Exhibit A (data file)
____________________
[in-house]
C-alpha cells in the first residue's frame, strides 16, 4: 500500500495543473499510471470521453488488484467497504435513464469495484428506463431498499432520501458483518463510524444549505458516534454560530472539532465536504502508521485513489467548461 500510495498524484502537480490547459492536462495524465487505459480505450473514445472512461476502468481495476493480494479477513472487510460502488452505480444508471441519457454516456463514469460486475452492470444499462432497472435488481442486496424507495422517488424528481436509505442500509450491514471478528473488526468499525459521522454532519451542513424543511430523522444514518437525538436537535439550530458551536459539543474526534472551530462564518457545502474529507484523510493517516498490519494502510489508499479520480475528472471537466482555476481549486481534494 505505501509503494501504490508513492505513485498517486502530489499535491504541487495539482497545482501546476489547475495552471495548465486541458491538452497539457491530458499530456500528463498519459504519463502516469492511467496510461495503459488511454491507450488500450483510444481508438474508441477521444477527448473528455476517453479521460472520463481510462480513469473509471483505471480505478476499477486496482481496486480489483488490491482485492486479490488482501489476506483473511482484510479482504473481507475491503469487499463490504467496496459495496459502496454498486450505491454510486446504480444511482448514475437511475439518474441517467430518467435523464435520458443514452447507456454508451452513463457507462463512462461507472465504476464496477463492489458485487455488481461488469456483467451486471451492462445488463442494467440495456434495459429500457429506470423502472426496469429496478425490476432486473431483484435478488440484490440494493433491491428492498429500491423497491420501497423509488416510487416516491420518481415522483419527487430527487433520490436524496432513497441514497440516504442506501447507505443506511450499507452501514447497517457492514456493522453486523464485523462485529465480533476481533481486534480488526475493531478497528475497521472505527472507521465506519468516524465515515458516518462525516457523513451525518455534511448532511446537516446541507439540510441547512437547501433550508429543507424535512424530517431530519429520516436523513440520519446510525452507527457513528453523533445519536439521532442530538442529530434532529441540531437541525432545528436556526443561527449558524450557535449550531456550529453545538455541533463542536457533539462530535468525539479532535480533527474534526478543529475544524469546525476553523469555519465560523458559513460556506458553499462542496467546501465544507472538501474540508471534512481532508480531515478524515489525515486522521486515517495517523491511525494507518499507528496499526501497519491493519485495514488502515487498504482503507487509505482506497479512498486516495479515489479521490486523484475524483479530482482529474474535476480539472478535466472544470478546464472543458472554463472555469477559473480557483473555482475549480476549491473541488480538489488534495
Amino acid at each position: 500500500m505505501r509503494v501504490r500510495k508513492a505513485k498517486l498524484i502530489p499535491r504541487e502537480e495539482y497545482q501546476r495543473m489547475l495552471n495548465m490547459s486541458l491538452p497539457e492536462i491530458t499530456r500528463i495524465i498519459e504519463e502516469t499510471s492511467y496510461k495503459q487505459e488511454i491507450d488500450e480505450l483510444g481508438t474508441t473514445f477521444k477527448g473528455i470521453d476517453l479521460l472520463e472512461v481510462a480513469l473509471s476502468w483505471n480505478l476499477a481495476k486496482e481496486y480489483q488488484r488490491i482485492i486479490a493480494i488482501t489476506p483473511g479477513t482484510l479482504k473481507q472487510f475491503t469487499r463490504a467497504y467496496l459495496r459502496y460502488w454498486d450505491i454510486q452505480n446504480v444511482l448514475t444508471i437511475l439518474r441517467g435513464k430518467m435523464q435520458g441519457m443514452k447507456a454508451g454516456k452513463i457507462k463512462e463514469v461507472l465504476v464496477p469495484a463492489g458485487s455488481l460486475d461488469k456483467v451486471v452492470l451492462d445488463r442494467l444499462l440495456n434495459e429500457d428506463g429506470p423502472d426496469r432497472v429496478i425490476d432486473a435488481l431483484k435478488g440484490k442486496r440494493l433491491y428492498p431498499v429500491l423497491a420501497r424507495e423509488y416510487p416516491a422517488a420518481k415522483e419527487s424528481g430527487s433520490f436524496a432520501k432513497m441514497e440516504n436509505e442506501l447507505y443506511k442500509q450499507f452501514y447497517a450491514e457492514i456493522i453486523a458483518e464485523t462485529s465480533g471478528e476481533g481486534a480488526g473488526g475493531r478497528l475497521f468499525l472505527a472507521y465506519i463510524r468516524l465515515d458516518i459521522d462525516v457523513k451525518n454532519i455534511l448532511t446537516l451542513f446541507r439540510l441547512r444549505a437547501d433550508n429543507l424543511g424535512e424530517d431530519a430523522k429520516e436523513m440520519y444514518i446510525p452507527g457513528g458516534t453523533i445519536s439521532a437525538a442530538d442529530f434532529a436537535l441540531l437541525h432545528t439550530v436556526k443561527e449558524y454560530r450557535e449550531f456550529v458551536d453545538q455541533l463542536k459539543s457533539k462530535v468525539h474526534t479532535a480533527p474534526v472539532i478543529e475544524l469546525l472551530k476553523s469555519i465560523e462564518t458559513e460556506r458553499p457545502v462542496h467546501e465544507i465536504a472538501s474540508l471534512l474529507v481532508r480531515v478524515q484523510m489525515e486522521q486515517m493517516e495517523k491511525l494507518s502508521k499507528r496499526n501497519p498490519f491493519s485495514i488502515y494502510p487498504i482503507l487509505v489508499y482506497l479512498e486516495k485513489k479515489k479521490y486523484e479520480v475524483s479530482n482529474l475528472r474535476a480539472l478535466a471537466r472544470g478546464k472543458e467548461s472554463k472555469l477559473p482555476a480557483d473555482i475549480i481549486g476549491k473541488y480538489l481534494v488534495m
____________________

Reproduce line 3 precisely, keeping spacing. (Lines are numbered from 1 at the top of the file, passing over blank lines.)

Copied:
Amino acid at each position: 500500500m505505501r509503494v501504490r500510495k508513492a505513485k498517486l498524484i502530489p499535491r504541487e502537480e495539482y497545482q501546476r495543473m489547475l495552471n495548465m490547459s486541458l491538452p497539457e492536462i491530458t499530456r500528463i495524465i498519459e504519463e502516469t499510471s492511467y496510461k495503459q487505459e488511454i491507450d488500450e480505450l483510444g481508438t474508441t473514445f477521444k477527448g473528455i470521453d476517453l479521460l472520463e472512461v481510462a480513469l473509471s476502468w483505471n480505478l476499477a481495476k486496482e481496486y480489483q488488484r488490491i482485492i486479490a493480494i488482501t489476506p483473511g479477513t482484510l479482504k473481507q472487510f475491503t469487499r463490504a467497504y467496496l459495496r459502496y460502488w454498486d450505491i454510486q452505480n446504480v444511482l448514475t444508471i437511475l439518474r441517467g435513464k430518467m435523464q435520458g441519457m443514452k447507456a454508451g454516456k452513463i457507462k463512462e463514469v461507472l465504476v464496477p469495484a463492489g458485487s455488481l460486475d461488469k456483467v451486471v452492470l451492462d445488463r442494467l444499462l440495456n434495459e429500457d428506463g429506470p423502472d426496469r432497472v429496478i425490476d432486473a435488481l431483484k435478488g440484490k442486496r440494493l433491491y428492498p431498499v429500491l423497491a420501497r424507495e423509488y416510487p416516491a422517488a420518481k415522483e419527487s424528481g430527487s433520490f436524496a432520501k432513497m441514497e440516504n436509505e442506501l447507505y443506511k442500509q450499507f452501514y447497517a450491514e457492514i456493522i453486523a458483518e464485523t462485529s465480533g471478528e476481533g481486534a480488526g473488526g475493531r478497528l475497521f468499525l472505527a472507521y465506519i463510524r468516524l465515515d458516518i459521522d462525516v457523513k451525518n454532519i455534511l448532511t446537516l451542513f446541507r439540510l441547512r444549505a437547501d433550508n429543507l424543511g424535512e424530517d431530519a430523522k429520516e436523513m440520519y444514518i446510525p452507527g457513528g458516534t453523533i445519536s439521532a437525538a442530538d442529530f434532529a436537535l441540531l437541525h432545528t439550530v436556526k443561527e449558524y454560530r450557535e449550531f456550529v458551536d453545538q455541533l463542536k459539543s457533539k462530535v468525539h474526534t479532535a480533527p474534526v472539532i478543529e475544524l469546525l472551530k476553523s469555519i465560523e462564518t458559513e460556506r458553499p457545502v462542496h467546501e465544507i465536504a472538501s474540508l471534512l474529507v481532508r480531515v478524515q484523510m489525515e486522521q486515517m493517516e495517523k491511525l494507518s502508521k499507528r496499526n501497519p498490519f491493519s485495514i488502515y494502510p487498504i482503507l487509505v489508499y482506497l479512498e486516495k485513489k479515489k479521490y486523484e479520480v475524483s479530482n482529474l475528472r474535476a480539472l478535466a471537466r472544470g478546464k472543458e467548461s472554463k472555469l477559473p482555476a480557483d473555482i475549480i481549486g476549491k473541488y480538489l481534494v488534495m